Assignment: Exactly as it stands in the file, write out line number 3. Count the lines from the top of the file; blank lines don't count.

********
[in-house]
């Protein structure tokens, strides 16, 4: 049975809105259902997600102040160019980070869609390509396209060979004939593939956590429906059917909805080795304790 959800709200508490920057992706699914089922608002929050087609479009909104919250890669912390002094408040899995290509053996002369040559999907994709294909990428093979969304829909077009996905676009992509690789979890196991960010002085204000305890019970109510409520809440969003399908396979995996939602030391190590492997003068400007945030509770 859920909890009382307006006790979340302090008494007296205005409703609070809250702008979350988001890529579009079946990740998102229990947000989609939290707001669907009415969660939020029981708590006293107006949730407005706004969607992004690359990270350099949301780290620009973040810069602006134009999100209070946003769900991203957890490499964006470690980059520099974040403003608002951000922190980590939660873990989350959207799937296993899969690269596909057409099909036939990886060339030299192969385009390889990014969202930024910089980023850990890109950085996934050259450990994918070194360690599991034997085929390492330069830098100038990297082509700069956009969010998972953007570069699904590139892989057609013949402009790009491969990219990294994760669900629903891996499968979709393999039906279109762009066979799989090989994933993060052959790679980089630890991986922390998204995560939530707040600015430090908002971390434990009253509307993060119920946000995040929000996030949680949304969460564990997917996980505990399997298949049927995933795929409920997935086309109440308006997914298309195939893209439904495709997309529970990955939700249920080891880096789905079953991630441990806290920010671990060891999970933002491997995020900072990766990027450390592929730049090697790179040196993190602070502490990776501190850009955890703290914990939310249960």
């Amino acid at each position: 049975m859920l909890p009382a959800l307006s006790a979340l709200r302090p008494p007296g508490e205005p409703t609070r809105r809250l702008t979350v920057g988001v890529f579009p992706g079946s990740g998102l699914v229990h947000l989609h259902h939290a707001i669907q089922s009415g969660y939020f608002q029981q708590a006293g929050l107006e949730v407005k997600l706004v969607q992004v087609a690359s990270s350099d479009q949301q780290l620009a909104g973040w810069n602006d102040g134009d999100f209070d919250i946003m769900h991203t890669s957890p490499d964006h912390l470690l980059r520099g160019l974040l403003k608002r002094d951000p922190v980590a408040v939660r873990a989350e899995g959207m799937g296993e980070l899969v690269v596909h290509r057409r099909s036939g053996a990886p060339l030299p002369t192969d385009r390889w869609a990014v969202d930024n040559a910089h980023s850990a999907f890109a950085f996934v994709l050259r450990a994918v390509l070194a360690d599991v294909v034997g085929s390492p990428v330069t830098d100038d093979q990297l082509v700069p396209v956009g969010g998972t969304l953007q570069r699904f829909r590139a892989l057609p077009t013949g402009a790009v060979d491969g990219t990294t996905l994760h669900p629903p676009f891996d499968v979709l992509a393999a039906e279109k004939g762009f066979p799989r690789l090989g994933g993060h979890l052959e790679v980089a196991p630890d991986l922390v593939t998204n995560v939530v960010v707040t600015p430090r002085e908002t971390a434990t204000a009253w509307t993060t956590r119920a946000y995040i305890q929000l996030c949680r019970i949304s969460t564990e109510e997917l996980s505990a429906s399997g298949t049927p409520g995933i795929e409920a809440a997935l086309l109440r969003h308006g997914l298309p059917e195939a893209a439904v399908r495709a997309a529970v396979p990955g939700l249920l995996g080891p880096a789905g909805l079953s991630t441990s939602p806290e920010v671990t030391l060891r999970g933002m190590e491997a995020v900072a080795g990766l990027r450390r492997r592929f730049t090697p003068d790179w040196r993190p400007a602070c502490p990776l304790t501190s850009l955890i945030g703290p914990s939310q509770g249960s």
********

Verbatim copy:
């Amino acid at each position: 049975m859920l909890p009382a959800l307006s006790a979340l709200r302090p008494p007296g508490e205005p409703t609070r809105r809250l702008t979350v920057g988001v890529f579009p992706g079946s990740g998102l699914v229990h947000l989609h259902h939290a707001i669907q089922s009415g969660y939020f608002q029981q708590a006293g929050l107006e949730v407005k997600l706004v969607q992004v087609a690359s990270s350099d479009q949301q780290l620009a909104g973040w810069n602006d102040g134009d999100f209070d919250i946003m769900h991203t890669s957890p490499d964006h912390l470690l980059r520099g160019l974040l403003k608002r002094d951000p922190v980590a408040v939660r873990a989350e899995g959207m799937g296993e980070l899969v690269v596909h290509r057409r099909s036939g053996a990886p060339l030299p002369t192969d385009r390889w869609a990014v969202d930024n040559a910089h980023s850990a999907f890109a950085f996934v994709l050259r450990a994918v390509l070194a360690d599991v294909v034997g085929s390492p990428v330069t830098d100038d093979q990297l082509v700069p396209v956009g969010g998972t969304l953007q570069r699904f829909r590139a892989l057609p077009t013949g402009a790009v060979d491969g990219t990294t996905l994760h669900p629903p676009f891996d499968v979709l992509a393999a039906e279109k004939g762009f066979p799989r690789l090989g994933g993060h979890l052959e790679v980089a196991p630890d991986l922390v593939t998204n995560v939530v960010v707040t600015p430090r002085e908002t971390a434990t204000a009253w509307t993060t956590r119920a946000y995040i305890q929000l996030c949680r019970i949304s969460t564990e109510e997917l996980s505990a429906s399997g298949t049927p409520g995933i795929e409920a809440a997935l086309l109440r969003h308006g997914l298309p059917e195939a893209a439904v399908r495709a997309a529970v396979p990955g939700l249920l995996g080891p880096a789905g909805l079953s991630t441990s939602p806290e920010v671990t030391l060891r999970g933002m190590e491997a995020v900072a080795g990766l990027r450390r492997r592929f730049t090697p003068d790179w040196r993190p400007a602070c502490p990776l304790t501190s850009l955890i945030g703290p914990s939310q509770g249960s």